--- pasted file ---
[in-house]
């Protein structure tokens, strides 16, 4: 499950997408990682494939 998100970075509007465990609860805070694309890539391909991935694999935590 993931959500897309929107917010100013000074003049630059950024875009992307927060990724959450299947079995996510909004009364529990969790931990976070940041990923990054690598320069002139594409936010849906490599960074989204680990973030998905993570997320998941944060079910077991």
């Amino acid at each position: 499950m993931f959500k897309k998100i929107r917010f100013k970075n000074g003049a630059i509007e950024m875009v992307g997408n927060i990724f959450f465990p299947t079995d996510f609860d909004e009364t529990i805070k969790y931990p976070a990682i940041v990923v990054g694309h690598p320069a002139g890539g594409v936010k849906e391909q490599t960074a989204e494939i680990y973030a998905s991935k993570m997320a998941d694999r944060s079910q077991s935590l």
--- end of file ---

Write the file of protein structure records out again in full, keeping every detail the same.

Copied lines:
[in-house]
């Protein structure tokens, strides 16, 4: 499950997408990682494939 998100970075509007465990609860805070694309890539391909991935694999935590 993931959500897309929107917010100013000074003049630059950024875009992307927060990724959450299947079995996510909004009364529990969790931990976070940041990923990054690598320069002139594409936010849906490599960074989204680990973030998905993570997320998941944060079910077991």
């Amino acid at each position: 499950m993931f959500k897309k998100i929107r917010f100013k970075n000074g003049a630059i509007e950024m875009v992307g997408n927060i990724f959450f465990p299947t079995d996510f609860d909004e009364t529990i805070k969790y931990p976070a990682i940041v990923v990054g694309h690598p320069a002139g890539g594409v936010k849906e391909q490599t960074a989204e494939i680990y973030a998905s991935k993570m997320a998941d694999r944060s079910q077991s935590l």